We are almost there! The InfiniteScrollView certainly has the look and feel that we are trying to achieve, but there is still one thing missing. We want to be able to pass our selected option back to our view controller. The best way to do this is using the delegate pattern.
Declare a protocol InfiniteScrollViewDelegate with a single method that passes the option as an input parameter optionChanged(to option:) (lines 1–3). Then create a delegate property as an optional protocol type (line 13) and a selectedOption string property that calls the delegate method through a didSet property observer (lines 7–11). Now whenever we set selectedOption our delegate will receive the selection. There are two places where we will set this property. Once we have our content view laid out, we change our content offset to show the first option, and now we also set that first option as our selectedOption (line 39).
Finally, we can set our selected option when the user taps, just before the paging animation begins. We use a guard statement to unwrap our datasource, calculate the index for the next option and then use it to subscript our datasource assigning the string value to our selectedOption (lines 47–51).
Over in our view controller, we can adopt the InfiniteScrollViewDelegate protocol and handle the incoming option however we want. Then we set our self as the delegate. Let’s build and run our app. With any luck, we should see our options getting sent to our view controller!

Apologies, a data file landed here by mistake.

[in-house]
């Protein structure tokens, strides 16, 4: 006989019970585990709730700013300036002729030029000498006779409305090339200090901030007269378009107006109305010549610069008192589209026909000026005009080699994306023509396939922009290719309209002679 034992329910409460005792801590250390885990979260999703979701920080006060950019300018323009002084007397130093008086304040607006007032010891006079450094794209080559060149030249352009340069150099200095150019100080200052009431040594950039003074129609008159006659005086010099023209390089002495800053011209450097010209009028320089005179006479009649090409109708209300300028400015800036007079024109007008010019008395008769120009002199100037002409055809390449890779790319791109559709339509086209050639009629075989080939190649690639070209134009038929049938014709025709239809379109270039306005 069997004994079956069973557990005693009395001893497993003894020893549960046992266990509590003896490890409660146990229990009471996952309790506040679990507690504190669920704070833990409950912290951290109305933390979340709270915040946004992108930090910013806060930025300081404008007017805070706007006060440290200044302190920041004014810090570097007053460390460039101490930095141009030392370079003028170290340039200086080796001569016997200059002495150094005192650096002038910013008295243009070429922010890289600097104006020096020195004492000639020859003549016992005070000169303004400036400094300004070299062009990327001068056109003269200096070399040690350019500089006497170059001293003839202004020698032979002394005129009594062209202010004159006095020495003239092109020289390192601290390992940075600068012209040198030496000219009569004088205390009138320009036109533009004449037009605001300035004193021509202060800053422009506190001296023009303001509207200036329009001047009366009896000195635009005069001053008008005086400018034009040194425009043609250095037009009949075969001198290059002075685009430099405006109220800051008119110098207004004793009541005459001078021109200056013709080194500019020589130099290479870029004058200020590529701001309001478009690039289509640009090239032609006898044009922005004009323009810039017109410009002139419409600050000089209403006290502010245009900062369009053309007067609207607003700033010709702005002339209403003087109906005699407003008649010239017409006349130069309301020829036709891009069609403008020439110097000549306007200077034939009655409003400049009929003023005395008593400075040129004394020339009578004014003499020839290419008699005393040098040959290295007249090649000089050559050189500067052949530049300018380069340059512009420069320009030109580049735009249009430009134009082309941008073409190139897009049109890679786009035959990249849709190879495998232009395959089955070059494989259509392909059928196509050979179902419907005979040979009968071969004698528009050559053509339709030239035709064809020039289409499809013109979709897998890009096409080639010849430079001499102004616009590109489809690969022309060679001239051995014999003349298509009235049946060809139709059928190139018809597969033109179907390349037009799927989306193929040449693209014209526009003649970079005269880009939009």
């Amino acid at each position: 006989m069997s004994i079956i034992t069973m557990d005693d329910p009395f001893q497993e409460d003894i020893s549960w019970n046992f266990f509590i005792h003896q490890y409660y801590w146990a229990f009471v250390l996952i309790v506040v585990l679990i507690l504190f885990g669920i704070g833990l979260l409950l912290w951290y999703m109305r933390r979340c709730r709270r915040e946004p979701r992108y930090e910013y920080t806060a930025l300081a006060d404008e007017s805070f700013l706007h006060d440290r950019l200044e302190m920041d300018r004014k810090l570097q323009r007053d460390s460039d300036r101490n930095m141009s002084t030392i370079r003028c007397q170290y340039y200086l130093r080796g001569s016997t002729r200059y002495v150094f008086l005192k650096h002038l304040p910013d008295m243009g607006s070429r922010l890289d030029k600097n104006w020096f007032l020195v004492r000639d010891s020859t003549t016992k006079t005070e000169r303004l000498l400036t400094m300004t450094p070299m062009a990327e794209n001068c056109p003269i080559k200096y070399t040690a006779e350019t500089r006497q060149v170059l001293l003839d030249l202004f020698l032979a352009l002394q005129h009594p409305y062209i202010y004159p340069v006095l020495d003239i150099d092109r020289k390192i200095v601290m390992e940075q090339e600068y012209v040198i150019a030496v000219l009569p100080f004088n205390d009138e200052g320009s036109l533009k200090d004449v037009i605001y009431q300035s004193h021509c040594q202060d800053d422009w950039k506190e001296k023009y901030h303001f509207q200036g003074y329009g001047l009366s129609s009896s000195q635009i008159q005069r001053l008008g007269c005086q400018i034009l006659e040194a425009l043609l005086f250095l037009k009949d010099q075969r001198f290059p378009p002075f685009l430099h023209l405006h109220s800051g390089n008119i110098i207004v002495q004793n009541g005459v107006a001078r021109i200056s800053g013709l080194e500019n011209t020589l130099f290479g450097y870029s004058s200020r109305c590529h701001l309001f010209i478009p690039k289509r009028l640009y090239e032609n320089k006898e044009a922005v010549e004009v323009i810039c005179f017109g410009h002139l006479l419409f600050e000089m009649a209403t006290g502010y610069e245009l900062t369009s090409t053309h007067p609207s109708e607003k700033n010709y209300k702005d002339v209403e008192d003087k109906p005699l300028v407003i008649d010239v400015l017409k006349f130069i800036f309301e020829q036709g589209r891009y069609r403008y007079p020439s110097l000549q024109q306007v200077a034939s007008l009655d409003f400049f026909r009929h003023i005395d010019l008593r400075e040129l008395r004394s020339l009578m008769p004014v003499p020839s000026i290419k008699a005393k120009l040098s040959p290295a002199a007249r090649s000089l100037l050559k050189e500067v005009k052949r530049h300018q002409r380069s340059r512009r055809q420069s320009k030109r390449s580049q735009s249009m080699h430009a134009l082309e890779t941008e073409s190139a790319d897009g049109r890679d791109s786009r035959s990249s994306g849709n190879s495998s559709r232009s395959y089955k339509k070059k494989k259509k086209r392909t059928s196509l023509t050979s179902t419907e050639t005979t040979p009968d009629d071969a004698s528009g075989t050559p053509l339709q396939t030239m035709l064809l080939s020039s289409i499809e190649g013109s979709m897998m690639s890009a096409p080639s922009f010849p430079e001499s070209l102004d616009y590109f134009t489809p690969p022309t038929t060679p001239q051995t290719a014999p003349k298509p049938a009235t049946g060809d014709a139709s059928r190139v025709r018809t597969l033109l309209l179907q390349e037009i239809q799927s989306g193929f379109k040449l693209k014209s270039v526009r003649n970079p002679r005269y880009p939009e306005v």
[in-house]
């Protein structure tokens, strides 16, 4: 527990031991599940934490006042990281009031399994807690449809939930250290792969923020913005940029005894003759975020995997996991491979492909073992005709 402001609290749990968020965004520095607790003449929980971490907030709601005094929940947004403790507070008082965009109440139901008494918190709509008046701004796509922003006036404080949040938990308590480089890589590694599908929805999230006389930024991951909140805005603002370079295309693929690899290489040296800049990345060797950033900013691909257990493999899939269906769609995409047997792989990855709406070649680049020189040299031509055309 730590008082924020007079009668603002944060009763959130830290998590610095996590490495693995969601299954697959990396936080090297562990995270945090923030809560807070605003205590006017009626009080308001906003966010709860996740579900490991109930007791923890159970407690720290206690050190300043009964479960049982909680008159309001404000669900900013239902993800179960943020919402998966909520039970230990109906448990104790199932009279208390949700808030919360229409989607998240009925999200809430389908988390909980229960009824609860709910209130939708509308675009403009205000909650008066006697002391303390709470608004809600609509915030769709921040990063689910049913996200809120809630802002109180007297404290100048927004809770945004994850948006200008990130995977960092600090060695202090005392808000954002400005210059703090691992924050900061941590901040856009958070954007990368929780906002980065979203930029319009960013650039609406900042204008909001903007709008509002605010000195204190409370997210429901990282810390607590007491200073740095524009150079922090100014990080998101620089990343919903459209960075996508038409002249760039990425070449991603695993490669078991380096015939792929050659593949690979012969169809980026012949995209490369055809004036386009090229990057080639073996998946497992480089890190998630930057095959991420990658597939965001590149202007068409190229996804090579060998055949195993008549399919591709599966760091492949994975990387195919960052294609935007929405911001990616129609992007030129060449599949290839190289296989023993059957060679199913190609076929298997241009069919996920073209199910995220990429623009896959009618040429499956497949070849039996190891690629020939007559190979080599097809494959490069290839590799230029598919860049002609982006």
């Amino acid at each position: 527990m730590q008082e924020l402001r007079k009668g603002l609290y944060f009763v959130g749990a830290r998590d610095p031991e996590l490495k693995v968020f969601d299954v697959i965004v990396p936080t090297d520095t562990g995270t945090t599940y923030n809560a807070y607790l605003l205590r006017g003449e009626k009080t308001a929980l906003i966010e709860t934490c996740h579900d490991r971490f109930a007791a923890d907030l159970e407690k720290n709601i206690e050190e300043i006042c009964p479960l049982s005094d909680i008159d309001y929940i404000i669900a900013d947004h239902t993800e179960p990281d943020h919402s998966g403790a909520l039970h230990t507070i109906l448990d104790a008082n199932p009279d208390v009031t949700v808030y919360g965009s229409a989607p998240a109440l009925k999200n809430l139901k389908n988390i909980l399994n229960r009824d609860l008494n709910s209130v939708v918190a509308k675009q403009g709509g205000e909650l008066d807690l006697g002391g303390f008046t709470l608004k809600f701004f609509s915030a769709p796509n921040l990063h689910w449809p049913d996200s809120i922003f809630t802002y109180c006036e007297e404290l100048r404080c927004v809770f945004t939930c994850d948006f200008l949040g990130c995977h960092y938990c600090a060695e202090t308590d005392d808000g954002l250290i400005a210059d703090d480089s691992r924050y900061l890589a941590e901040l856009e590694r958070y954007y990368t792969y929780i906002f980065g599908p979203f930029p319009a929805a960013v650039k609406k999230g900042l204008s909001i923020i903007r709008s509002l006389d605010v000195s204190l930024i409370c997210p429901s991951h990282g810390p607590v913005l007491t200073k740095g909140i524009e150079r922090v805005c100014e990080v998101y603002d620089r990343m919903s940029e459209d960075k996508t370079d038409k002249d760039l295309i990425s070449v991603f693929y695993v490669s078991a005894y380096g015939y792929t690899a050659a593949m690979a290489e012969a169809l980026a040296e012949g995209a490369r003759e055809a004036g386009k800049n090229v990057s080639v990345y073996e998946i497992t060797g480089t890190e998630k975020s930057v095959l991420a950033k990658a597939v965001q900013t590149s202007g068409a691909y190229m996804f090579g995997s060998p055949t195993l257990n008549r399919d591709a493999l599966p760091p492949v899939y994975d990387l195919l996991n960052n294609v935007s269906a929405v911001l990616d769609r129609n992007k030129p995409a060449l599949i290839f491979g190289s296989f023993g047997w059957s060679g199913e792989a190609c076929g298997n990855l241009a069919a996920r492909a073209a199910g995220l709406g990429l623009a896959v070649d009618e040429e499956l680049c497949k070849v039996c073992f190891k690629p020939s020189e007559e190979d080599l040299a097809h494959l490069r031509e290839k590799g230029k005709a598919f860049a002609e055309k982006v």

And that’s it! There was a fair amount of logic that we had to implement in order to make our UI component work the way we want, but we now have something that is very reusable. If we initialize an InfiniteScrollView with a frame, set the delegate, and pass an array of options that we want to scroll through, we have a working component in three simple lines! You can also explore interesting variations to have paging associated with a swipe gesture or have bi-directional scrolling. You could also explore removing the tapView altogether and having the tap logic triggered by cell selection in a tableView. Hopefully you will see lots of interesting options and find suitable places to use it in your own apps.
In the second article in this series, we learn how to build an AutocompleteTextField. You can find it here.
As always, thank you for reading!